I think it is impossible to introduce Korea to others without talking about our dishes. Saying that, today I will talk about different foods of Korea and briefly on how it’s made.
Korean foods can be largely categorized into groups of main ‘staple foods’, ‘side dishes’, and ‘dessert’. Certain regions are especially associated with some dishes, such as the city of Jeonju with bibimbap either as a place of origin or for a famous regional variety. (Know more about the city of Jeonju-https://koreanculturalhub.wordpress.com/2016/10/29/jeonju-the-city-of-unforgettable/)
Unlike other cultures, in Korea, soup is served as part of the main course rather than at the beginning or the end of the meal, as an accompaniment to rice along with other banchan (side dish).
- An example of a guk is miyeok guk, which is a very common soup served with rice at home or in restaurants. It is most commonly made from a mussel based broth, but beef, clam or oyster can also be used to make the broth. Korean soy sauce, sesame oil, garlic, and sometimes onions, scallions, salt, roasted sesame seeds, and dried shrimp are flavorings that can be used in miyeok guk.
Miyeok guk is consumed by Korean women after giving birth. In Korean culture, miyeok(seaweed) is widely believed to contain a high content of calcium and iodine, nutrients that are important for nursing mothers. Koreans eat miyeok guk on their birthdays in order to remember their mothers and appreciate how their mothers ate miyeok guk to recover and provide nutrients to their babies.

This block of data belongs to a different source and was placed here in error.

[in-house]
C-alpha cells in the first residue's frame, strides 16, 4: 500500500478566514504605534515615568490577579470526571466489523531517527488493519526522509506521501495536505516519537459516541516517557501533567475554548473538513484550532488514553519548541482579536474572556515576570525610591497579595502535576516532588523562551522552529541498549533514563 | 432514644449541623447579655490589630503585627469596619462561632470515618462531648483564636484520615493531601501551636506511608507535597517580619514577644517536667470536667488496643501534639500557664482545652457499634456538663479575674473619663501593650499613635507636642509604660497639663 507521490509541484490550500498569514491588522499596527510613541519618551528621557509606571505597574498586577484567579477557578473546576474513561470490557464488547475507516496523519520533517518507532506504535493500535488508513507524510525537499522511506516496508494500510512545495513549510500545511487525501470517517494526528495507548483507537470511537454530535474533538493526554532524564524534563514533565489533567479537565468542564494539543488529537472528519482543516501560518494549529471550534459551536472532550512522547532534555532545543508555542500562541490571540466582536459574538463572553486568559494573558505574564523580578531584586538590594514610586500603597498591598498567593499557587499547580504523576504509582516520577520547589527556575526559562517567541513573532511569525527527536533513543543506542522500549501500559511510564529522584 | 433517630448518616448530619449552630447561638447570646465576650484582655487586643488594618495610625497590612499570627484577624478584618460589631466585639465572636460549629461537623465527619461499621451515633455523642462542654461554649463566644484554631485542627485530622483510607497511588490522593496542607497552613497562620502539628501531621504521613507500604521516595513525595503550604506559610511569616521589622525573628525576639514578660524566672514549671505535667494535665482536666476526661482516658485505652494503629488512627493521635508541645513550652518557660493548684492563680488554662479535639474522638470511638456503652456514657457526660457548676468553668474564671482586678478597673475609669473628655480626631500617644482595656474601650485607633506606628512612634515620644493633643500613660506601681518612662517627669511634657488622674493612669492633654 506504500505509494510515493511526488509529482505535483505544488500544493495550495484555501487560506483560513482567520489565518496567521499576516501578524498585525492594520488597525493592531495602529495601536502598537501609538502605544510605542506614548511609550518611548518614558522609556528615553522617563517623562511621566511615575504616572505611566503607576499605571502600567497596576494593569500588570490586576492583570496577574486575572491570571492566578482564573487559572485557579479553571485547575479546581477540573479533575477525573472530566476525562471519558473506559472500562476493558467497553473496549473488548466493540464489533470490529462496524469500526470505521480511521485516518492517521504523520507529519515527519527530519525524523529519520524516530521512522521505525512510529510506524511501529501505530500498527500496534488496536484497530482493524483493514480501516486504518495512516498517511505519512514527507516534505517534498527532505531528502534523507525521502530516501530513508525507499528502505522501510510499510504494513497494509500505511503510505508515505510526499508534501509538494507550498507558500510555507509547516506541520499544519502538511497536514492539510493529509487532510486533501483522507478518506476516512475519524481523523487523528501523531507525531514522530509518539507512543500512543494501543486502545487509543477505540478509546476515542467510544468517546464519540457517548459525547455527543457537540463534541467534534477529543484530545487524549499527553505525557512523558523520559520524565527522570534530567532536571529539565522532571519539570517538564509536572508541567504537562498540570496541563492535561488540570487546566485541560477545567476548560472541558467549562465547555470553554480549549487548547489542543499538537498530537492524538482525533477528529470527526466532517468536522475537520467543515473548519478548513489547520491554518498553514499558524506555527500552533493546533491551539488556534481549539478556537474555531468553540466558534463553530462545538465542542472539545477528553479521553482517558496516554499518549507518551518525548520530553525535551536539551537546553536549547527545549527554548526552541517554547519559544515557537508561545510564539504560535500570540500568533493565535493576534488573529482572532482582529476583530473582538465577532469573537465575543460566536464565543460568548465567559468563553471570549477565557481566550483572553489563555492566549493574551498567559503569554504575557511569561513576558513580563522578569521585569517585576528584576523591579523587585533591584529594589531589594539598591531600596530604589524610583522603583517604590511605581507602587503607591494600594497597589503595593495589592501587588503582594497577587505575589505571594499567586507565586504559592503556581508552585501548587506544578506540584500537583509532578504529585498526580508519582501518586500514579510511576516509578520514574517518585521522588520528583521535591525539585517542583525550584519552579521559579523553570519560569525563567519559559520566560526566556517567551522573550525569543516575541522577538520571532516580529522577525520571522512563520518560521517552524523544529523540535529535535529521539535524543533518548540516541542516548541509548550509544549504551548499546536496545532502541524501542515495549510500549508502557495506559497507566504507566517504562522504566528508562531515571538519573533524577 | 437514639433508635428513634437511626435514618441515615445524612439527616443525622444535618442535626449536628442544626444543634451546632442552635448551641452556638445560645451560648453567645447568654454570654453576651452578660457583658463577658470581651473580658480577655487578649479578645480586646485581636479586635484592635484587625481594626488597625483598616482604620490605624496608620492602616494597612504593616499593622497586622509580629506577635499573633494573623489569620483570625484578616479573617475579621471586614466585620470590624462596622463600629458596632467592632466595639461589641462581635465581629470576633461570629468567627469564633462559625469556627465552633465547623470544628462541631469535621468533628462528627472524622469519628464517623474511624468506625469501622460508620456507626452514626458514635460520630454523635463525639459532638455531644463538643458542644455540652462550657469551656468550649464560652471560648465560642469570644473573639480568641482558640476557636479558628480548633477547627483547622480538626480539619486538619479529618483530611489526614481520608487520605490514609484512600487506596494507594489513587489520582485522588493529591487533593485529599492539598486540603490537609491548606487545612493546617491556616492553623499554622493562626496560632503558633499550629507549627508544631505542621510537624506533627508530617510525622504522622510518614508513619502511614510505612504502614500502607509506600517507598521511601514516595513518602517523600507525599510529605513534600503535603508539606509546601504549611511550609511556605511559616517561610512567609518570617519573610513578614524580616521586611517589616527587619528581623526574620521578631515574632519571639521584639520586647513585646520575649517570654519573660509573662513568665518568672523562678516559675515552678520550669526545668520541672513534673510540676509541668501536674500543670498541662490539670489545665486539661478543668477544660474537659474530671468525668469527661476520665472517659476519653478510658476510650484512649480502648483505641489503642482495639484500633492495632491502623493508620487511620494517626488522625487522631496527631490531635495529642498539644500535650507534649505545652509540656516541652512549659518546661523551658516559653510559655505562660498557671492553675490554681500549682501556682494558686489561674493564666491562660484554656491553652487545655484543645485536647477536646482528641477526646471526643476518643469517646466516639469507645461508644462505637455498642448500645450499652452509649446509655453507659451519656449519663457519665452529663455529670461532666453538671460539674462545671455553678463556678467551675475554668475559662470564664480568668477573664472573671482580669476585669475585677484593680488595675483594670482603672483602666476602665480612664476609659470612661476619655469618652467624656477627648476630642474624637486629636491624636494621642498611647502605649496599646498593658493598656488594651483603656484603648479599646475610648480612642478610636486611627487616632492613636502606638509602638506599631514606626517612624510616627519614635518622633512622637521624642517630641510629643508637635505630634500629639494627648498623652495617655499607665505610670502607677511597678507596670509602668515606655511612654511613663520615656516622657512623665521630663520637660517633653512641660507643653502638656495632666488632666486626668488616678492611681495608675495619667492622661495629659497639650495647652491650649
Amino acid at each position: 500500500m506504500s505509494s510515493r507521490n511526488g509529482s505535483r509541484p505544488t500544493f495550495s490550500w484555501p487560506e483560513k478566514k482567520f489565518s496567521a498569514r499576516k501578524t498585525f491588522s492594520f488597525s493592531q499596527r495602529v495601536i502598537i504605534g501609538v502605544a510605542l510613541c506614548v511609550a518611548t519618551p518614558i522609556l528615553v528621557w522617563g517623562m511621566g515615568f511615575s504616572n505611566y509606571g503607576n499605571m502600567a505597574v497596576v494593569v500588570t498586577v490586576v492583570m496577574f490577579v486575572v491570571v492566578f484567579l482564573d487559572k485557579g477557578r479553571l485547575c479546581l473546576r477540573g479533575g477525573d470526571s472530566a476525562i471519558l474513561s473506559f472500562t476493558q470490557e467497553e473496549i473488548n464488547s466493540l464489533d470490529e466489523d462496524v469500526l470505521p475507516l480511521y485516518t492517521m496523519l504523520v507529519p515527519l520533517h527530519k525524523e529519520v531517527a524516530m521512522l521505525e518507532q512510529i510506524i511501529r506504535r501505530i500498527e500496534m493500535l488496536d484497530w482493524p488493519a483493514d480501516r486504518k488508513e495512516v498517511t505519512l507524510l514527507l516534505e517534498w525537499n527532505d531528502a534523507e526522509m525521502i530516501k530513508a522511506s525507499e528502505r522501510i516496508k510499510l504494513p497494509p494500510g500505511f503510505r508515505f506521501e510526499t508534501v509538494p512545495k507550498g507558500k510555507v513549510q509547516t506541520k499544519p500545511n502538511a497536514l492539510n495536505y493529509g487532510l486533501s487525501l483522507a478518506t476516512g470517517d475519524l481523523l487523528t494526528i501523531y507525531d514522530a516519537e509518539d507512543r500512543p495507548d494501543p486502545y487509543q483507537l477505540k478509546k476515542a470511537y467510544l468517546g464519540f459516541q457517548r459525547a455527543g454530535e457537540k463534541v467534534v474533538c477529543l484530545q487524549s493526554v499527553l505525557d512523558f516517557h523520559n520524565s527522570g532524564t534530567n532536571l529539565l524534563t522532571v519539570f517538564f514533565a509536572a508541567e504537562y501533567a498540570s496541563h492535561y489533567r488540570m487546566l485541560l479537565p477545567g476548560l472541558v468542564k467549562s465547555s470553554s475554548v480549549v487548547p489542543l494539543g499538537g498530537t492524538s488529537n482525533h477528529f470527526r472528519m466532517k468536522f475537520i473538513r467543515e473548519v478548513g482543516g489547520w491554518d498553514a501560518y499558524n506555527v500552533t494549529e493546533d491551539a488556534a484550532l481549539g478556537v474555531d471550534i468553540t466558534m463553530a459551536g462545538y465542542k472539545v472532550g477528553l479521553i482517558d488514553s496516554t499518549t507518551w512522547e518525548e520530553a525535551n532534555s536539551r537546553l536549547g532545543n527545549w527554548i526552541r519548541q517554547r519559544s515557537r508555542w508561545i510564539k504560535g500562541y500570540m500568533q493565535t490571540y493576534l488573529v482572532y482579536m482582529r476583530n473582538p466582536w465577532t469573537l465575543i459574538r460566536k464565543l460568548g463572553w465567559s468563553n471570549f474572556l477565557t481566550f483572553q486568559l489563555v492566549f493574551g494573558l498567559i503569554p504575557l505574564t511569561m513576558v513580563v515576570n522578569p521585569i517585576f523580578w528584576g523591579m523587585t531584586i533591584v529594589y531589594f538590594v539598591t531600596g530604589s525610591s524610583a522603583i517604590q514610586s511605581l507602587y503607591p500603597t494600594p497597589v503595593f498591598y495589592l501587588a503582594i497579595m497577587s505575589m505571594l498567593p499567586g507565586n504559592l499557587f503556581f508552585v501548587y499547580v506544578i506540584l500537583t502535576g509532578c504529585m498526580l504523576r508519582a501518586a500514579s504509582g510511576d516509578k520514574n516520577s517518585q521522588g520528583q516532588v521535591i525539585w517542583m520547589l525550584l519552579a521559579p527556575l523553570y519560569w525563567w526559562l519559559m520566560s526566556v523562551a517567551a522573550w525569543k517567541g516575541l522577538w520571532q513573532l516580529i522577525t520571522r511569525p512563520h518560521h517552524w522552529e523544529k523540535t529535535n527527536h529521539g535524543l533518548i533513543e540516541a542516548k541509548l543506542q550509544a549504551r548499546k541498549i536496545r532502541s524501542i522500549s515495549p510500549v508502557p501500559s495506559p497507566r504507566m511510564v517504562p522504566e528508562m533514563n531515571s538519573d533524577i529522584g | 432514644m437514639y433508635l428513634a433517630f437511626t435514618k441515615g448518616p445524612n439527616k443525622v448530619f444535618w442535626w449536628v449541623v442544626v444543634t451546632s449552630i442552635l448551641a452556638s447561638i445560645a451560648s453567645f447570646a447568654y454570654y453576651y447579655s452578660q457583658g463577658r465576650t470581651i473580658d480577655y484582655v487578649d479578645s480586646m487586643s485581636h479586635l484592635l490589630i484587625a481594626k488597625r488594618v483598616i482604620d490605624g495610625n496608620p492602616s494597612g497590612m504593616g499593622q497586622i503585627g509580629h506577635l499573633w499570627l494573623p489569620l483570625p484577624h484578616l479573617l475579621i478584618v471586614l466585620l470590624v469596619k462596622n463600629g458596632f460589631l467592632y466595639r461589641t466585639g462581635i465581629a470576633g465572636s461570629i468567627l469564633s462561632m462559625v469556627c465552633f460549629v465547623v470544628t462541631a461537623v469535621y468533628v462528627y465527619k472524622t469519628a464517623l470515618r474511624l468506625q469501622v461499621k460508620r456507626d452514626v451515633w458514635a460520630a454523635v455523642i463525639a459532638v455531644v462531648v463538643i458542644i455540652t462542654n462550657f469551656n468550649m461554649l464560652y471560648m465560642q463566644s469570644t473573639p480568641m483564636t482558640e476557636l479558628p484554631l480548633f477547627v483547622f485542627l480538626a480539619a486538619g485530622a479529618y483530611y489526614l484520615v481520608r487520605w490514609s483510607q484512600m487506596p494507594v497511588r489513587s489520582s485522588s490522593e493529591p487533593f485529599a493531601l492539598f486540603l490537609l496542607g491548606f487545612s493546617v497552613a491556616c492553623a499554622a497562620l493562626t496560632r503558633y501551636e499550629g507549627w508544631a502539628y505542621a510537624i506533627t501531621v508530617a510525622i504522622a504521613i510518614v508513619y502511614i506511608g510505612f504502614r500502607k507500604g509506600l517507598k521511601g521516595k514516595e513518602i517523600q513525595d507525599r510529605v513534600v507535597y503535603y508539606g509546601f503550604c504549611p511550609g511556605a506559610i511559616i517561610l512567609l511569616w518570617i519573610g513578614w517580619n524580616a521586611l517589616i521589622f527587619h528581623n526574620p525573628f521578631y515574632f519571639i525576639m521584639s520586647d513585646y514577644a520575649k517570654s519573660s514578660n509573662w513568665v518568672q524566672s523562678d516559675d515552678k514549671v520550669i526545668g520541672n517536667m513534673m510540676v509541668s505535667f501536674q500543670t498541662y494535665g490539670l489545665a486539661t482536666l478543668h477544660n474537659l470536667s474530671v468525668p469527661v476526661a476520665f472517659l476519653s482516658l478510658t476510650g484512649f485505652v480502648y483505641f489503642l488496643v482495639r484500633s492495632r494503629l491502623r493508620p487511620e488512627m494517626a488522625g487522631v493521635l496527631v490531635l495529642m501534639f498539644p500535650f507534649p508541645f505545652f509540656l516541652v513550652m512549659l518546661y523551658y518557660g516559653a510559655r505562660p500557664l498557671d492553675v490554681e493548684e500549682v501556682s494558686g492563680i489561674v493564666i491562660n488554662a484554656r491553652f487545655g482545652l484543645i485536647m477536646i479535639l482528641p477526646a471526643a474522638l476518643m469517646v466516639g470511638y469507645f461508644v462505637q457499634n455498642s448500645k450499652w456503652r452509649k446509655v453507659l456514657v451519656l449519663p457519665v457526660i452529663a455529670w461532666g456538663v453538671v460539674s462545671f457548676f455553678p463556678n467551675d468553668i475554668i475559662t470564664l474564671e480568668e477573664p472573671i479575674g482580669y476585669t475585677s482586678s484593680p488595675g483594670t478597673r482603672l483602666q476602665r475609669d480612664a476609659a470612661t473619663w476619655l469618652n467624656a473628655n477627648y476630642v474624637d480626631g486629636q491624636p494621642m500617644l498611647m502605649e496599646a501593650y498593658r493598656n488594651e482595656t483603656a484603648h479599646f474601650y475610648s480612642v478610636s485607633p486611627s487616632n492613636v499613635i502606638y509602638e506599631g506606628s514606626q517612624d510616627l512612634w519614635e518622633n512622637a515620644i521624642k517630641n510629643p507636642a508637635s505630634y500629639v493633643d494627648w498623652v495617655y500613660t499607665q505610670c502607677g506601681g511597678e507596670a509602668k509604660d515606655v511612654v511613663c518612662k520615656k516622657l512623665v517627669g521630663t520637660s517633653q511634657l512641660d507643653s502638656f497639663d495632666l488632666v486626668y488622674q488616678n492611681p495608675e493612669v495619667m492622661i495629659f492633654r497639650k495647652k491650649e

Soups can be made into more formal soups known as tang, often served as the main dish of the meal. They are thicker, heavier seasoned soups or stews.
- An example of a tang is dakdoritang, a traditional braised chicken dish that is full of spices and flavors which is known to be quite spicy in taste. Succulent chicken pieces such as thighs, breasts or drumsticks are simmered in a base soup. It is flavored with hot pepper and soy sauce, containing assortments of vegetables such as green & red chili peppers, potatoes, onions and carrots.
Side dishes (banchan)
Many Korean banchan (side dishes) rely on fermentation for flavor and preservation, resulting in a tangy, salty, and spicy taste.
- Kimchi is the most famous side dish of Korea, which is fermented vegetable dishes usually made with napa cabbage, Korean radish, or sometimes cucumber, commonly fermented in a brine of ginger, garlic, scallions, and chili pepper. There are endless varieties with regional variations (such as baek kimchi or mul kimchi).
- Spring onion/seafood/kimchi pancake is another common side dish you will see at Korean restaurant. At their simplest they’re food coated in flour and egg and then pan fried with a bit of oil. Some put vegetables, meat, and fish into a batter which is pan fried with a bit of oil.
Korean traditional nonalcoholic beverages are referred to as eumcheong or eumcheongnyu which means “clear beverages”. Among 193 different eumcheongs, tea, hwachae (fruit punch), sikhye (sweet rice drink), and sujeonggwa (perssimon punch) are widely favored and consumed.
Within over 100 alcoholic beverages, soju, yakju and takju is the best known traditional liquor.
- Soju is a clear spirit which was originally made from grain, especially rice, and is now also made from sweet potatoes or barley. Recently, fruit flavored soju was introduced, targeting women. There are blueberry, pomegranate, grapefruit, peach and apple flavor on market, and new flavors are still being introduced.
- Yakju is pure liquor fermented from rice, with the best known being cheongju. Takju is a thick unrefined liquor made from grains, with the best known being makgeolli, a white, milky rice wine traditionally drunk by farmers.
Hyang Eum Ju Rye is the drinking etiquette established in Choseon Dynasty which mentions that it is impolite for a king and his vassal, a father and his son, or a teacher and his student to drink face to face. Also, a guest should not refuse the first drink offered by host and to cover his/her mouth when drinking alcohol.